by Judith Kahn
The historic Mountain Lake Park, located at 12th Avenue and Lake Street, reopened
to much fanfare on June 8.
Because the day was overcast with a slight drizzle, organizers thought the
weather might keep people away, but close to 300 people showed up to celebrate
At the grand re-opening, the joyful sounds of children playing were heard as
they climbed on the many new or renovated structures at the playground. In particular,
the concrete slide, which had long been the centerpiece of the park and is
still a favorite with children, has been sandblasted and sealed along with its former
metal rails being removed. The refurbished slide now provides children with a
much smoother ride than in the past. In addition, a handicap-accessible path and
transfer station has been added to the top of the slide to make it usable for
children of all capabilities. During the grand re-opening, the youth created a never-
ending line to take repetitive rides on their favorite structure.
Those who attended included families with children that live in the neighborhood and
people who supported the project. There were speakers from the Natural
Park Service, Friends of Mountain Lake Park Playground (FMLPP), Phil Ginsburg, SF
Recreation and Park Department general manager; and San Francisco Supervisor Mark
Farrell, who represents District
Participants talked enthusiastically about how proud they were of a successful
partnership among the civic, business and community groups that made the
renovation of the park possible.
Mountain Lake Park was built nearly 30 years ago and needed a lot of improvements.
The renovation of the park was all together a six year operation, from
conception to community meetings and design, fundraising,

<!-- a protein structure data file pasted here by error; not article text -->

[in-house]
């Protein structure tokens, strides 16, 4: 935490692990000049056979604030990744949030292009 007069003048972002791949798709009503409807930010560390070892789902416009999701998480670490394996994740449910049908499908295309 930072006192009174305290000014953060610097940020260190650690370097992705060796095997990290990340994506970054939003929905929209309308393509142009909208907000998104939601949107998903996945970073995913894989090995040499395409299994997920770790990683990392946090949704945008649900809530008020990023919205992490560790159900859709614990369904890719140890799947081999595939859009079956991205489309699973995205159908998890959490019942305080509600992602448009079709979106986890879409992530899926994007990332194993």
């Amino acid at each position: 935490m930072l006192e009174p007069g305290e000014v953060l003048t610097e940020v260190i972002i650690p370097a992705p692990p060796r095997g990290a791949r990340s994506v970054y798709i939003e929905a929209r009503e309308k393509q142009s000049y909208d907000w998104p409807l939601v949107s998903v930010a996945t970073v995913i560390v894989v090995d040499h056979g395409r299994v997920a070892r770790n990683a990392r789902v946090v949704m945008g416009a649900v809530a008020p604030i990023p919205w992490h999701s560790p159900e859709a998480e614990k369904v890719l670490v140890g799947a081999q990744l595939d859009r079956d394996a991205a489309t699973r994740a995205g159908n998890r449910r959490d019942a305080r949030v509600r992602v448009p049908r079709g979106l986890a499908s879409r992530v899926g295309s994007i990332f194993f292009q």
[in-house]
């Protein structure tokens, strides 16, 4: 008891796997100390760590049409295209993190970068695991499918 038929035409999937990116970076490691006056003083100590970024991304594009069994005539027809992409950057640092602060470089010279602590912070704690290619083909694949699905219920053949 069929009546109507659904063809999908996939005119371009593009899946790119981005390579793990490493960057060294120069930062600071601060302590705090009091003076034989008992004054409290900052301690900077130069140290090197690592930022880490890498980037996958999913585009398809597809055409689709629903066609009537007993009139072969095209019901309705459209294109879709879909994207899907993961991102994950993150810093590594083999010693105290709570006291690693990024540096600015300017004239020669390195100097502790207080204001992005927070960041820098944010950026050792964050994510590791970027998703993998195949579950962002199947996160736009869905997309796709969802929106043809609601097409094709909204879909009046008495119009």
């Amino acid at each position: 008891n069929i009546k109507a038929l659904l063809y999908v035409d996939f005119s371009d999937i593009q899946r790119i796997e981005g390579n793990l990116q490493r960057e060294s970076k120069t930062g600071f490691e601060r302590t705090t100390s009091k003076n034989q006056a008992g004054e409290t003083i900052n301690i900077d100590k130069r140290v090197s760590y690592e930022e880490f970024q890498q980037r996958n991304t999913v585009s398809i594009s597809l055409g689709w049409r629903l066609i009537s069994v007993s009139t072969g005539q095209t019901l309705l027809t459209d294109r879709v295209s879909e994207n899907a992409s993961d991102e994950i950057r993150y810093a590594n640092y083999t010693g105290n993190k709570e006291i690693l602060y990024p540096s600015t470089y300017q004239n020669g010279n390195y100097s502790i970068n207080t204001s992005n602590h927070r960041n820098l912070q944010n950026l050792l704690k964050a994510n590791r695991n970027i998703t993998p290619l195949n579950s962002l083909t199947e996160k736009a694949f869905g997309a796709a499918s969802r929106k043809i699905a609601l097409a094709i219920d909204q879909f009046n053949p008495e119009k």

permitting, the bid process and construction. Its cost was $3.15
million, which was funded by the Clean and Safe Neighborhood Park Bonds approved in
2008 and 2012. There was also financial support from FMLPP, Presidio Trust, and funds
secured by Farrell.
The park is a cherished jewel for people in the Richmond District and for those who
come to use it from other parts of the City. Today, all ages and abilities can use the park
and playground, from tots to tai chi seniors.
Playground visitors will enjoy the topography and beautiful setting of the park, which
abuts the Presidio national park, which has historical significance. In 1776, Spanish Capt.
Juan Bautista de Anza had his small band of explorers camped there while scouting out
a location to build their “presidio,” or military post.
The 15.2-acre park is situated on land bordered by the Presidio to the north,
Park Presidio Boulevard to the west, and Lake Street and the Richmond
District, to the south.
The rebuilt park’s amenities include a lakeside beach area, children’s play area,
sport courts, an off-leash dog play area and a freestanding rest room. On the
site there are also tennis courts.
In the ’90s, someone decided to get rid of a baby alligator and
threw it into Mountain Lake. Over the years, the alligator, affectionately
named Golden Gator, grew and became an occupant of the lake until taken
away amid much fanfare. In addition, in the early ’90s, there was a swan named Myrtle
that would on occasion leave the park and strut along Lake Street, to the public’s delight.
Today, Mountain Lake has been deepened, toxic waste removed and native species
returned, including the Western Pond Turtle and Pacific Chorus Frog. Each year,
hundreds of local school children visit Mountain Lake to learn about the lake’s ecology
through Presidio Trust-sponsored field trips.
Aaron Gomez, an architect with Bohlin, Cywinski, Jackson Architecture Planning Interior
Design, was one of the primary planners for the site.
“Our goal was to make the playground feel as though it had always been there, on the
shore of Mountain Lake. We wanted it to be specific to this place, to this part of
San Francisco and nowhere else,” Gomez said.
Gomez said they wanted to make the playground as inclusive as possible by providing
gentle access ramps to all play areas. He said he was excited to have the opportunity to
contribute to something positive in the community where he works and lives.
There are many new play structures in the playground, which were furnished by Richter
Spielgerate through Architectural Playground Equipment. Much of the equipment looks
as though it could have been made from logs collected from the surrounding
forest. Some of the new structures are toddler swings, high swings and, for older
children, a climbing forest and jumping discs.
The rebuilt Mountain Lake Park Playground was a long time coming, and many of the
participants at the re-opening said it was well worth the wait.